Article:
The American Revolution was “a very unpleasant war,” according to Pulitzer Prize-winning historian Alan Taylor, a professor in the University of Virginia’s Corcoran Department of History.
Taylor’s latest book, “American Revolutions, A Continental History, 1750-1804,” published in September, examines a wider scope of the conflict.
“We have an image of the Revolution as being a relatively orderly one, in which the armies fought in a relatively polite manner, trying to kill each other on the battlefield, but a war between gentlemen at the highest levels,” Taylor said. “What I found was that there was a lot of violence, throughout rural America, involving partisans and irregulars and plundering of farms by the regular armies. There was suppression of dissent by both sides whenever they got control of a particular county.”
While the Revolution is considered a conflict between the British Army and the colonial rebels, it also affected the Native American population, and not just within the war zone. Because the Iroquois in New York sided with the British, the war disrupted Euro-American trade for other tribes.
“It tended to put them moving deep within the continent, looking for new outlets for trade and new animals for the fur trade,” Taylor said. “It greatly accelerated the movement of the Lakota out of Minnesota and onto the Great Plains, where they could hunt buffalo, and they could also trade with French and Spanish traders down the Missouri River.”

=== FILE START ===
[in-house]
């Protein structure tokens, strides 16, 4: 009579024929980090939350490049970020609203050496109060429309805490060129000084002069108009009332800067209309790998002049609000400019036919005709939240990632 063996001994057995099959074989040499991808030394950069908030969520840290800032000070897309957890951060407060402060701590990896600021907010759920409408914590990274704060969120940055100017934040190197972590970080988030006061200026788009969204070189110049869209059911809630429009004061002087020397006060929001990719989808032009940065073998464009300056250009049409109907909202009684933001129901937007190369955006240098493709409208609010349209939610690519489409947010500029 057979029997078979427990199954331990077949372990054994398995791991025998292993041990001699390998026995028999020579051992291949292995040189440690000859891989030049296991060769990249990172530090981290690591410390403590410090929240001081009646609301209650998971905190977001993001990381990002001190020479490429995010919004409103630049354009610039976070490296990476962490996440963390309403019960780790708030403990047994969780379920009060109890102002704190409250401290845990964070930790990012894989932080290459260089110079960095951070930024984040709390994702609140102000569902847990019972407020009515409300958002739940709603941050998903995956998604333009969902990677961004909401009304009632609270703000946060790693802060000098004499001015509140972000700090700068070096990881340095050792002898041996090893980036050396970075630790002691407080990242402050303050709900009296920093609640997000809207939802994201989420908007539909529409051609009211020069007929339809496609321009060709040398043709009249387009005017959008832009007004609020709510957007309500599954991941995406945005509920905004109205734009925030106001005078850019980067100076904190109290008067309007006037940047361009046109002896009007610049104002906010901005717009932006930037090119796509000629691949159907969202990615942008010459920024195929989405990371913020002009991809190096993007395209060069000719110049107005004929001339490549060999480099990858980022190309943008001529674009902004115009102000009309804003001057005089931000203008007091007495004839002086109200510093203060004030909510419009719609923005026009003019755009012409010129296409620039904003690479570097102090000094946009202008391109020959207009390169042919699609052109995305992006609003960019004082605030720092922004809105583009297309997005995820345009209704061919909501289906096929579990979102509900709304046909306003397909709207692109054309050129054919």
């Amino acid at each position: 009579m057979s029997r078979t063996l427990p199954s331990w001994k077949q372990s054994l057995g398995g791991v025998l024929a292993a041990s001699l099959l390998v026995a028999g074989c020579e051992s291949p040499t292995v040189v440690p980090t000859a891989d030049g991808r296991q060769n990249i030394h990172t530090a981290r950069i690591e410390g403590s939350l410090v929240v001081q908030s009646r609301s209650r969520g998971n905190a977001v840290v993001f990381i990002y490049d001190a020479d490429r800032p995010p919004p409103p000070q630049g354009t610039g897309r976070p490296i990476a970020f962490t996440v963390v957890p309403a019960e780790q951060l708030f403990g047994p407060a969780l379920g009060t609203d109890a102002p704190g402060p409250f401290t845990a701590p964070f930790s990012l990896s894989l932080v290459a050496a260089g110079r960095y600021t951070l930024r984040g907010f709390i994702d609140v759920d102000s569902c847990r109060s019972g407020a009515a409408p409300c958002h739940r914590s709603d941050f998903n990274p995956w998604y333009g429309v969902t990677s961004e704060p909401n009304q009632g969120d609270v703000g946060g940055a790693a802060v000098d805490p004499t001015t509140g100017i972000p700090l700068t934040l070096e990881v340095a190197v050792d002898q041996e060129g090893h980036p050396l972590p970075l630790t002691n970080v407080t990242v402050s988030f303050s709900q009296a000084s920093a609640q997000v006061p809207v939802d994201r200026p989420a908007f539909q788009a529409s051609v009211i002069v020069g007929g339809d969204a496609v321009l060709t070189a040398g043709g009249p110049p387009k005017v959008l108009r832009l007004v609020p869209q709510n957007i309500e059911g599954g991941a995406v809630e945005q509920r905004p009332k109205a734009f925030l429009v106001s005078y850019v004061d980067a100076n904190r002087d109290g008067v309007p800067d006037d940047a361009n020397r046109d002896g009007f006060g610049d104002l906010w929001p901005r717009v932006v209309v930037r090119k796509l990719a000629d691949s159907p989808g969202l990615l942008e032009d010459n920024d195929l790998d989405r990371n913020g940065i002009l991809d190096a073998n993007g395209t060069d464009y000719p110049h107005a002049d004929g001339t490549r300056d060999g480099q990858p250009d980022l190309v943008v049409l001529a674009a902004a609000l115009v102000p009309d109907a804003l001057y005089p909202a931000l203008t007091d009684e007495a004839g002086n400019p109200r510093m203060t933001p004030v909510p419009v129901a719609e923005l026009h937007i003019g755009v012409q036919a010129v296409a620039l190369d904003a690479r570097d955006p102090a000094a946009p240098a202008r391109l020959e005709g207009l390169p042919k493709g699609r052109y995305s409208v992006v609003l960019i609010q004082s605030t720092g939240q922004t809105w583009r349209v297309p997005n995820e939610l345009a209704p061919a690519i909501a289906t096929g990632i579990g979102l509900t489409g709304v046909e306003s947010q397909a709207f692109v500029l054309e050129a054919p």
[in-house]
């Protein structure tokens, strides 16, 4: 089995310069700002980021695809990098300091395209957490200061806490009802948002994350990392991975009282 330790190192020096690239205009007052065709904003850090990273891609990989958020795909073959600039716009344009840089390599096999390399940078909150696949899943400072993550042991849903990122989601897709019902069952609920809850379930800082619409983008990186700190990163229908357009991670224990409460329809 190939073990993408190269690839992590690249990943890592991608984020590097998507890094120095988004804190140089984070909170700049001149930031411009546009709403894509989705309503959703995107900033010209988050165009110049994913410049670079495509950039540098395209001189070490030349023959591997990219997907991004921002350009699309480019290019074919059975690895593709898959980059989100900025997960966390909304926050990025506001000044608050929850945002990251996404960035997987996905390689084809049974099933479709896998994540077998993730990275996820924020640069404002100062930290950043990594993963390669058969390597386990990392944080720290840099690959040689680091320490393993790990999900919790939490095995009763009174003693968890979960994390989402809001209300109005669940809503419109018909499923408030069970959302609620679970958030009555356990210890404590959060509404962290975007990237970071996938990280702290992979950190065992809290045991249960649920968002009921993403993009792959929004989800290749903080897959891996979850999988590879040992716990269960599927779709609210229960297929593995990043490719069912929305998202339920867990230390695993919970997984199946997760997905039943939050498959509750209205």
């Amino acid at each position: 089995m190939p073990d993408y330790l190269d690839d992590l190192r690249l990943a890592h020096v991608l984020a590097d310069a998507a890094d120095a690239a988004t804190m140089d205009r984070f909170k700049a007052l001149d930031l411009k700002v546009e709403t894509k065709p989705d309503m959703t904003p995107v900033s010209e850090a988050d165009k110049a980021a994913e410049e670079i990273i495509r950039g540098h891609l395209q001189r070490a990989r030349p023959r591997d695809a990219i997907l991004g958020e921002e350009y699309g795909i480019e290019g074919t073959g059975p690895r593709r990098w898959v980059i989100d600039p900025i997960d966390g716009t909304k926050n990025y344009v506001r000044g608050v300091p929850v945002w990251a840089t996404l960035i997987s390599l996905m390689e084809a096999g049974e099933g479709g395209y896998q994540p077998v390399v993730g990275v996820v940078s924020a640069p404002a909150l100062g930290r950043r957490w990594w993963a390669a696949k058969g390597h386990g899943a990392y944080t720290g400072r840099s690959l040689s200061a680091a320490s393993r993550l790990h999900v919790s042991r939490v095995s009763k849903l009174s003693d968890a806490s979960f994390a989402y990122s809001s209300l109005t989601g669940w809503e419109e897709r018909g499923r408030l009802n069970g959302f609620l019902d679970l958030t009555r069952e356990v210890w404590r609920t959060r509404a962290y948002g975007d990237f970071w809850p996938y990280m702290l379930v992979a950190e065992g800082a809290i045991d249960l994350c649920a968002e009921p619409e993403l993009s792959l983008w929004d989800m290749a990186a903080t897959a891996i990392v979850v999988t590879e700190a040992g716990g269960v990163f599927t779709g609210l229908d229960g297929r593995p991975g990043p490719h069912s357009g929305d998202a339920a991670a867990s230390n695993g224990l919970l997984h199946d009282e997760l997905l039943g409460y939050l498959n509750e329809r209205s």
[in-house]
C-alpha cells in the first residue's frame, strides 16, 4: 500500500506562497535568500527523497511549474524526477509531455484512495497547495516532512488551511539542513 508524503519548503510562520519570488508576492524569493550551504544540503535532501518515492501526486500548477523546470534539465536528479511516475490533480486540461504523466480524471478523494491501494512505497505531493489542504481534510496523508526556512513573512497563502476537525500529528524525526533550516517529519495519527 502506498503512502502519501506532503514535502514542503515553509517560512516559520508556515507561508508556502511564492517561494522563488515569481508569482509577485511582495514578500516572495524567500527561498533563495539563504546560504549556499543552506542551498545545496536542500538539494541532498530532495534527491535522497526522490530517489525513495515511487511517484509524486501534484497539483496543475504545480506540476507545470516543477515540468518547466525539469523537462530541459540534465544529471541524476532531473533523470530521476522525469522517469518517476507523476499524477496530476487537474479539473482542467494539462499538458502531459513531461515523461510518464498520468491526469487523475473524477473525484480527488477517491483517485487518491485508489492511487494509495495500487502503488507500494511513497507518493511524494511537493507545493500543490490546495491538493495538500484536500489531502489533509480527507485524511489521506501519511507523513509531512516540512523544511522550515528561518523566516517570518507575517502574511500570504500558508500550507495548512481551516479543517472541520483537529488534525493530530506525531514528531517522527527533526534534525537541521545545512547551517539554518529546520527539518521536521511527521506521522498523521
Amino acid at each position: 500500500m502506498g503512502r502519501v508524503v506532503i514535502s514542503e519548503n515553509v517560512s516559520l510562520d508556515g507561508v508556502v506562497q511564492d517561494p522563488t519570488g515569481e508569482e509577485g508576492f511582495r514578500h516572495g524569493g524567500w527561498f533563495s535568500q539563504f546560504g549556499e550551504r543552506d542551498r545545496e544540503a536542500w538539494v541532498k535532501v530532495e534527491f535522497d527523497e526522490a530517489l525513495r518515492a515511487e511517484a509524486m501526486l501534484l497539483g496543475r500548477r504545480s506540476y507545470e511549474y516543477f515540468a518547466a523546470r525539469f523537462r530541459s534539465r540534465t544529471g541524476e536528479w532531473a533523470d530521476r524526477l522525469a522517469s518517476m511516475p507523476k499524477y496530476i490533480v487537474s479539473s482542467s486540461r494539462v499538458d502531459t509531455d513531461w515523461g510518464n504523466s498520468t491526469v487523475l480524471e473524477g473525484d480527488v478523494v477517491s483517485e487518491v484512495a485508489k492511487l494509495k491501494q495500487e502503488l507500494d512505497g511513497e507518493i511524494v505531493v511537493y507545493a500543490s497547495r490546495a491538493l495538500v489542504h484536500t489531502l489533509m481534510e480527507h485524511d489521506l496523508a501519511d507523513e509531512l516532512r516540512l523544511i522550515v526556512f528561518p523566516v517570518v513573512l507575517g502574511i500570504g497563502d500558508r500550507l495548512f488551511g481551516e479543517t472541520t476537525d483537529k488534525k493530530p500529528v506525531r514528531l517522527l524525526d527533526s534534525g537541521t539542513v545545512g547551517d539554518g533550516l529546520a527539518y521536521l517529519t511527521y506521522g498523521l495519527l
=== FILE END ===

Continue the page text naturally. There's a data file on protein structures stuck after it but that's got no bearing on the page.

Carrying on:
The Revolution affected the balance of power among the tribes, who were frequently at war with each other.
“The war also supported the conditions for the spread of smallpox, a very deadly disease,” Taylor said. “Smallpox greatly afflicted native people who lived in more concentrated villages, such as the Mandan people of what is now North Dakota. They had been an obstacle to the expansion of the Lakota, onto the northern Great Plains, but when their numbers became greatly depleted by smallpox, it became much easier for the Lakota to expand.”
Taylor said the American Revolution is held up as being less bloody than other revolutions, but he said that this has more to do with the excesses of those conflicts than restraint by the participants in the American Revolution.
“During the Revolutionary War, Americans killed one another over politics and massacred Indians, who returned the bloody favors,” he says in his book.
The conflict brought tremendous disruption to the continent, savaging people and devastating economies.
“Patriots kept one-fifth of Americans enslaved, and thousands of these slaves escaped to help the British oppose the Revolution,” Taylor wrote. “After the war, 60,000 dispossessed Loyalists became refugees. The dislocated portion of the American population exceeded that of the French in their revolution.
“The American revolutionary turmoil also inflicted an economic decline that lasted for 15 years in a crisis unmatched until the Great Depression in the 1930s. Americans suffered more upheaval than any other American generation, save that which experienced the Civil War of 1861 to 1865.”
And as wars tend to set up future conflicts, the Revolutionary War created or exacerbated conditions that eventually set in motion the Civil War. While the Northern states emancipated their slaves after the Revolution, the Southern states chose not to and, as the country expanded, so did the number of plantations and the number of slaves.